This new majority of DeSantis Appointed Courts may soon decide on the fate of Florida's 15-week abortion ban. Similar bans in other states are currently protected by a Supreme Court ruling last week, but Florida is in a unique situation. The State Constitution provides for the right to privacy, which is defined as "the right to be freed from government invasion of an individual's private life, unless otherwise specified in this document." The Florida Supreme Court has argued for decades that this privacy clause protects women's right to abortion.
Proponents of the right to abortion are not optimistic about their chances in front of this more conservative court, which has already shown a willingness to overturn the precedent set by previous judges.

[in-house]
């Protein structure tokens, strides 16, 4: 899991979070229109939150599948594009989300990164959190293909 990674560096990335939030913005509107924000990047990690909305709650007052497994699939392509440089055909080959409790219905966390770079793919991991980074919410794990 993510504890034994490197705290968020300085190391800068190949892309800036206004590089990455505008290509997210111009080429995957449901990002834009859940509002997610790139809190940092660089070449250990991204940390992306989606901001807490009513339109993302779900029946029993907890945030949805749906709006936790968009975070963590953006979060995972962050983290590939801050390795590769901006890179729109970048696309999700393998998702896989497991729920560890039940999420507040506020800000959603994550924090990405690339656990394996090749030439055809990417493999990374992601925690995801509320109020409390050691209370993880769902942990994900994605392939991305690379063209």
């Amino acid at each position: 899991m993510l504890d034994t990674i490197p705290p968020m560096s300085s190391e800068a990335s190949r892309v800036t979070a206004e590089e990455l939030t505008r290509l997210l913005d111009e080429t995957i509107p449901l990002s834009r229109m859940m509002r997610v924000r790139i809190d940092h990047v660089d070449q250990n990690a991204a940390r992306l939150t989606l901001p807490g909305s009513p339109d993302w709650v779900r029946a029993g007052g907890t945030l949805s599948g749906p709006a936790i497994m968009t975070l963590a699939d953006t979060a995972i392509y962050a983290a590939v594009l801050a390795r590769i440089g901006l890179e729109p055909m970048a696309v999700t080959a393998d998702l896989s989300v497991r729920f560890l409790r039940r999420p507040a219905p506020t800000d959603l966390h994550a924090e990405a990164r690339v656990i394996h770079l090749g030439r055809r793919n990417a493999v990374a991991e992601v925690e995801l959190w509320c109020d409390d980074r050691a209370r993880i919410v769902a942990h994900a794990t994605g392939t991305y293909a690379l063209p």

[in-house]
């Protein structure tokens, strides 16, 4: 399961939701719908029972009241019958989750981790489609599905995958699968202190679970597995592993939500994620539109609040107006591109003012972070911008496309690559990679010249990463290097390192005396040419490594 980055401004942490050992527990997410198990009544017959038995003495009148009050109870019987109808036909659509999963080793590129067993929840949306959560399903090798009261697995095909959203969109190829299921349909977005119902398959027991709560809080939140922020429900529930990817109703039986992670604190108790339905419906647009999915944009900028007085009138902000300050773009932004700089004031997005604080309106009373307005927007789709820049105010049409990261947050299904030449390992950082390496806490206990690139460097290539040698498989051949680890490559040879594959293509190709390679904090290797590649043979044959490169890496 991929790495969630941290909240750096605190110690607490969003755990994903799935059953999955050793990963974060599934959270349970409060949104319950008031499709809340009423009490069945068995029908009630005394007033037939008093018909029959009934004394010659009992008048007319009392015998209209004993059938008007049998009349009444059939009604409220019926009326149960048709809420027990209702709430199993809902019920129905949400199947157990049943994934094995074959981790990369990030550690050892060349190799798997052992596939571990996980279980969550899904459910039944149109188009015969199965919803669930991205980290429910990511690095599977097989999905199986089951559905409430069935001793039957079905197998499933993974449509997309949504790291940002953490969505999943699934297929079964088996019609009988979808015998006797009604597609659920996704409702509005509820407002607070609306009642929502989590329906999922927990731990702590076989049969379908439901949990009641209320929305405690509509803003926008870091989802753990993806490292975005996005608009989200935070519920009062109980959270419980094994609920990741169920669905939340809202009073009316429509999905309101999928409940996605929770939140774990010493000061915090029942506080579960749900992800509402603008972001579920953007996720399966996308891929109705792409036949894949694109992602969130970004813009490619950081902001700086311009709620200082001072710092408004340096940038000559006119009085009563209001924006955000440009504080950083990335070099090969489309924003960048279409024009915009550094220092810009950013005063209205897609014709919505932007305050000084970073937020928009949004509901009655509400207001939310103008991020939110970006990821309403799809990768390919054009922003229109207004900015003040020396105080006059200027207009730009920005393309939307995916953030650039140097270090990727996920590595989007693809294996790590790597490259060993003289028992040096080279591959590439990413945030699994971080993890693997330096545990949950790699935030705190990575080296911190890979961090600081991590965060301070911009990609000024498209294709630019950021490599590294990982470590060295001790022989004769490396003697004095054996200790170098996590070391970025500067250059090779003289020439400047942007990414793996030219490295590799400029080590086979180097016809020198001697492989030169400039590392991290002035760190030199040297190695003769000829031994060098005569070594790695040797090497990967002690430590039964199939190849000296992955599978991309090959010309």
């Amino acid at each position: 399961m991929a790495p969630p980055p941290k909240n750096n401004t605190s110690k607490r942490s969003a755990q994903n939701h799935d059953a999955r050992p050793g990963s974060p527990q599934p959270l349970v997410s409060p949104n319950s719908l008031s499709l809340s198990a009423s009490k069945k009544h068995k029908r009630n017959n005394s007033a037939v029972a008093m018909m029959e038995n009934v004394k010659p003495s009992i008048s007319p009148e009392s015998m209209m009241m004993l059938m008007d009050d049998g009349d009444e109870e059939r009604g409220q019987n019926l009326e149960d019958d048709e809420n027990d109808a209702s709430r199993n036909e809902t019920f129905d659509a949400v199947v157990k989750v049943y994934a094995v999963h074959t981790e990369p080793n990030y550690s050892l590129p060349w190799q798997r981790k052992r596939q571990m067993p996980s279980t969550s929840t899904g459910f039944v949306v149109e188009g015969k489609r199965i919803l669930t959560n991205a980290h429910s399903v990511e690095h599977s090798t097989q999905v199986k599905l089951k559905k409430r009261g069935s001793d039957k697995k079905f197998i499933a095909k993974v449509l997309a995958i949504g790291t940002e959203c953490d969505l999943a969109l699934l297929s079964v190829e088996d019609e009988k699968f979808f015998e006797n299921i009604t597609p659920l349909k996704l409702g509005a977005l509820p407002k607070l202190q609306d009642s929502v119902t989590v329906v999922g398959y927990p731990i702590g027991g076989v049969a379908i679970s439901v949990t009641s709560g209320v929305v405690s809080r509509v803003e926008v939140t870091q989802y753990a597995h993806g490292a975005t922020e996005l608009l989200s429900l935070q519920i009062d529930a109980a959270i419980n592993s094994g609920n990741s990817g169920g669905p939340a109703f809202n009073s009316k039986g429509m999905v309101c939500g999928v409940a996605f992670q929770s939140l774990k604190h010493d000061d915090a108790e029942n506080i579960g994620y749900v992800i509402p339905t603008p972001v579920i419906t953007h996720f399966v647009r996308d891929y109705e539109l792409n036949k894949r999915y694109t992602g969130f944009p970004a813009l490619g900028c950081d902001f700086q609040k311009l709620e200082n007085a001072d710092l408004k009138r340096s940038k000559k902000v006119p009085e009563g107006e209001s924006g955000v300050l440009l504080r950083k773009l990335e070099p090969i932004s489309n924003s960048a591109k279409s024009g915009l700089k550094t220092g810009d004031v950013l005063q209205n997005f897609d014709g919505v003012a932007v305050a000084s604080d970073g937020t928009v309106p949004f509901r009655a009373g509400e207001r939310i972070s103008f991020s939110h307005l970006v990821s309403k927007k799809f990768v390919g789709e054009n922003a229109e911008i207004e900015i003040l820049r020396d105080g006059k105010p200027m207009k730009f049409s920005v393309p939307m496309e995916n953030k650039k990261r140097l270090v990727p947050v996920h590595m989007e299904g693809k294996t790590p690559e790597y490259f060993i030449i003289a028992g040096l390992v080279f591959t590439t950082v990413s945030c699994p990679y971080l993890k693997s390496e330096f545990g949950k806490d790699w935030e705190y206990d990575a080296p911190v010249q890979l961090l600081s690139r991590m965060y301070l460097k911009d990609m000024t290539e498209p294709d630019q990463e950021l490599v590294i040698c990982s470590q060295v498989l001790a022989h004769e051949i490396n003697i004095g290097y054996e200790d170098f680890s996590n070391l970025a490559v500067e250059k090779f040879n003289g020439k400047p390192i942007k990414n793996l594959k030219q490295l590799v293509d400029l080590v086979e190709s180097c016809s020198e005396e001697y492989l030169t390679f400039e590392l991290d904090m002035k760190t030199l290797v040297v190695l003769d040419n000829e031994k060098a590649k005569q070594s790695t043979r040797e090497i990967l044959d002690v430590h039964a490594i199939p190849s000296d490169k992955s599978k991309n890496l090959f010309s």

"We don't think this court will see it like any other court," the book said. "Any protection is gone."
The question is how long it will take for the case to reach the State Supreme Court and make a judgment. It took seven years for the court to decide to uphold a law requiring women to wait 24 hours to have an abortion from their first doctor's visit.
It is also unclear whether the court will allow the ban to come into effect while the proceedings pass the legal system. The state-sueing abortion group is seeking an injunction to suspend execution for the time being. On Monday, a judge at the Tallahassee Circuit Court was currently considering the case and suggested that it could be bound by past State Supreme Court decisions.
Political priorities of the duel
"We are not going to sit vaguely, we just allow these various laws across the country to erode our right to privacy," Fried said. "Women are upset. Women are angry."